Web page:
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Mayors slam push for north Qld split

AAP logoAAP 15/09/2016 Melissa Grant and Jamie McKinnell

The mayors of north Queensland's two biggest cities have slammed the latest push to split the Sunshine State in two.

Katter's Australian Party (KAP) will move a motion in the Queensland parliament calling for the divide, suggesting the border be decided by an independent commission.

But the party's campaign for creating a new "North Queensland" state has been condemned by Townsville Mayor Jenny Hill and her Cairns counterpart Bob Manning, who both say they weren't even consulted.

Ms Hill said dividing the state was too serious an issue just to "drop in parliament" and needed to be seriously debated.

"To even bring this to government you think they would at least open conversation with mayors to seek our feedback," she told AAP.

"To some people in the north this is an important topic to debate, not just for people to sit in parliament and say 'yay' or 'nay'."

Mr Manning said he didn't support the move "one bit".

"I don't think the default position when you don't get your own way is just to create a new state," he told AAP.

"If we have got problems ... let's address the issues."

North Queensland-based crossbench MPs leading the reignited push to divide the state say they are fed up with "one size fits all" policies from the southeast.

KAP leader Rob Katter said Labor's failed tree-clearing legislation was an example of how regional areas were disadvantaged by a blanket approach.

"I think we're all very passionate Queenslanders and we want to see this state thrive," he said.

"Unfortunately, despite the best intentions of our governments who really want to help in northern areas, most of the policy that comes out is a one size fits all."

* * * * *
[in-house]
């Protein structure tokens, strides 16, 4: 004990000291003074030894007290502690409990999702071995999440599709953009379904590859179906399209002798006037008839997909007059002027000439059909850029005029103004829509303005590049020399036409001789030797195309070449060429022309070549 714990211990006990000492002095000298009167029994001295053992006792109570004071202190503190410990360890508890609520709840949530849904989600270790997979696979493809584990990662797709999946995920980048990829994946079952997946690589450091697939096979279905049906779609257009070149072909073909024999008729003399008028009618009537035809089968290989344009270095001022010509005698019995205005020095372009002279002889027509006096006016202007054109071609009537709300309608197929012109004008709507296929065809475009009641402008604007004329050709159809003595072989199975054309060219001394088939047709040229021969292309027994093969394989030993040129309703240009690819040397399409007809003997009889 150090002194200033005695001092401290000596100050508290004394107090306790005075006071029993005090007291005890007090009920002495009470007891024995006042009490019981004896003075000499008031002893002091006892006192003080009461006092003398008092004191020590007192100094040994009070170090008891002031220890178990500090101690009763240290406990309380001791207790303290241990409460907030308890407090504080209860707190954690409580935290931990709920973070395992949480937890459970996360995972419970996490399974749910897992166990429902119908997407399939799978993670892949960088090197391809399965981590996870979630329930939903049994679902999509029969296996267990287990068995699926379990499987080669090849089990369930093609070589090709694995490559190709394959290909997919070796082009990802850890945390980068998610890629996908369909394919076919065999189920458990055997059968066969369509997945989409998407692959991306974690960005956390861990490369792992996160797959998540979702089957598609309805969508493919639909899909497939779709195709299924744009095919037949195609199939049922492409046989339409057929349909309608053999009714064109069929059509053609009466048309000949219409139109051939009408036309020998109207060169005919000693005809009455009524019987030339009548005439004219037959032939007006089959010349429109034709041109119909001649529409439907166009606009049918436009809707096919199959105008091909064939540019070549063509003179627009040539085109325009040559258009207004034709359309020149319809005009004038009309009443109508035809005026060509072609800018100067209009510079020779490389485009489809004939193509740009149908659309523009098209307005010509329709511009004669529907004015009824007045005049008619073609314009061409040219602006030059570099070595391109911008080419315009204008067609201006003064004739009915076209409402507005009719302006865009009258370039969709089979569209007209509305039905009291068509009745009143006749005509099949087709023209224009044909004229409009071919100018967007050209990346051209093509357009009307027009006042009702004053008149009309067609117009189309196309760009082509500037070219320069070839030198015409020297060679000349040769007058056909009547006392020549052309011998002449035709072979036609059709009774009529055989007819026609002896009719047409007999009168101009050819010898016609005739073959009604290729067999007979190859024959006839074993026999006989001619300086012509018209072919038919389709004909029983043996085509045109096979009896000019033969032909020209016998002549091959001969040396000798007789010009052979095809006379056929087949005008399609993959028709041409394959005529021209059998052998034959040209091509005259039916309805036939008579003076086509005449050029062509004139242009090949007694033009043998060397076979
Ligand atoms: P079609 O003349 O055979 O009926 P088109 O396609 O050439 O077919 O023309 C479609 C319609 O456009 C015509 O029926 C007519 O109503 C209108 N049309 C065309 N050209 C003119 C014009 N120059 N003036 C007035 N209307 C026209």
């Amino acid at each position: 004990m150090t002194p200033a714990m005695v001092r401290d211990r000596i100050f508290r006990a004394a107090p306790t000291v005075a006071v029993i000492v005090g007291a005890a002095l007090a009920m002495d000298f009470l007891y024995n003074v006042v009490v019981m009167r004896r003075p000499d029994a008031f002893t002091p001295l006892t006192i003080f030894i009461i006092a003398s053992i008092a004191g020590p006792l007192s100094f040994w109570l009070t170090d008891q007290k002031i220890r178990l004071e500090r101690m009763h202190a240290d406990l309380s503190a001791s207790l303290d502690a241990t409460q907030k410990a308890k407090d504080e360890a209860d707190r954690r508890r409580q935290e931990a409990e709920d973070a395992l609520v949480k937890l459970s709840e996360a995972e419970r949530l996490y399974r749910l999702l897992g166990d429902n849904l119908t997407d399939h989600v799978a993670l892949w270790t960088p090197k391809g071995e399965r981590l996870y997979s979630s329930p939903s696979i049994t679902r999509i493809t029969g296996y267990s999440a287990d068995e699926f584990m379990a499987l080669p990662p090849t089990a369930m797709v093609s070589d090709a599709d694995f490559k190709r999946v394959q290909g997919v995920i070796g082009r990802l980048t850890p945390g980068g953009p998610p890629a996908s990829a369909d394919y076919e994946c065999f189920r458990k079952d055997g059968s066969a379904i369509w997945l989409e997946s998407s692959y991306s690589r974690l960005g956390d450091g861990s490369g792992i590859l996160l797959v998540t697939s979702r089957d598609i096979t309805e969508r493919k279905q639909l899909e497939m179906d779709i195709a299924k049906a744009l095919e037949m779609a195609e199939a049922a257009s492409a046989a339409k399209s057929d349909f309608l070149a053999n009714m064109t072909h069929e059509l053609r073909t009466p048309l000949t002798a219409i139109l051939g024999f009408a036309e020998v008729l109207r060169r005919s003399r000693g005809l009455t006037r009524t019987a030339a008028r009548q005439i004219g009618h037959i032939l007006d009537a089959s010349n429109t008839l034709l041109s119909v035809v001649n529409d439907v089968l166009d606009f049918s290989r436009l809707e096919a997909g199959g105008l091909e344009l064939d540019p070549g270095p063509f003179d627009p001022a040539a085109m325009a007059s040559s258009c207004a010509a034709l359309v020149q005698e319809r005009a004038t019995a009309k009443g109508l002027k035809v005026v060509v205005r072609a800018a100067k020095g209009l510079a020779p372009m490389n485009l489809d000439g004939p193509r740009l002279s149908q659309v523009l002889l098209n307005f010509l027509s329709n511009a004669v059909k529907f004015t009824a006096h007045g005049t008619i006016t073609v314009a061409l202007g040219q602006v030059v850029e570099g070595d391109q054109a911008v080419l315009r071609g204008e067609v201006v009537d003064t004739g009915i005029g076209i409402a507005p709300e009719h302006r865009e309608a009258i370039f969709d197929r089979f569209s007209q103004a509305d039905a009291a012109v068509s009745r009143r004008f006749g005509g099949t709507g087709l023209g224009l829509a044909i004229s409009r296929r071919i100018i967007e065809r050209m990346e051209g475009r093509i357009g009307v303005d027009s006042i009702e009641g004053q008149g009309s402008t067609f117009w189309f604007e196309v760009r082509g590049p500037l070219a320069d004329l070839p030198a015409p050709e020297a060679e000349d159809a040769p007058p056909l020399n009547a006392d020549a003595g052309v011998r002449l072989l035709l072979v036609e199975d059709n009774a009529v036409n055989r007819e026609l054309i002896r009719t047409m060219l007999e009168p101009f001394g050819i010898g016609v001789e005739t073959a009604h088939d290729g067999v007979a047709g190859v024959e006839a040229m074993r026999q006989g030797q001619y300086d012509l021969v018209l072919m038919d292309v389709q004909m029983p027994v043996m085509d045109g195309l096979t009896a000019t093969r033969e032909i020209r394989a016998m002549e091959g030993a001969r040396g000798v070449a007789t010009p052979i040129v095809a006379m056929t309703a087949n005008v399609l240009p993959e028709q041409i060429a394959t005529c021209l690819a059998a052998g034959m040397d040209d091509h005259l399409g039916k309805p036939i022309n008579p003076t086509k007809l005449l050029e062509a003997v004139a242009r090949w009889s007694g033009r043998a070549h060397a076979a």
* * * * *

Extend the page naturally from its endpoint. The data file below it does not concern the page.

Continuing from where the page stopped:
Fellow KAP MP Shane Knuth conceded it wasn't a new idea but the north had always felt securing infrastructure was an uphill battle.

He said in previous debates the town of Sarina, south of Mackay, emerged as a likely boundary, although residents of Rockhampton also wanted to be included.

But Rockhampton-based Police Minister Bill Byrne said Queensland would be better off economically as one state.

"The reality is the state needs to stay together to ensure our collective economic wellbeing," he said.

Capricornia MP Michelle Landry said splitting the state into two would prove costly and she didn't agree with the move.

"I just think that the cost of it would be huge, particularly if you have to build another parliament, and have more MPs and another premier," the federal member told AAP.

Independent Cairns MP Rob Pyne has supported the push for a split, citing strong north Queensland representation on the crossbench.

"The concern is that after the election, one of the big parties based in Brisbane gets control of the parliament and the issue's not advanced," Mr Pyne said.

The motion would merely signify the parliament's agreeance, not trigger any change, but Mr Katter said if successful it would motivate the party to take further action.

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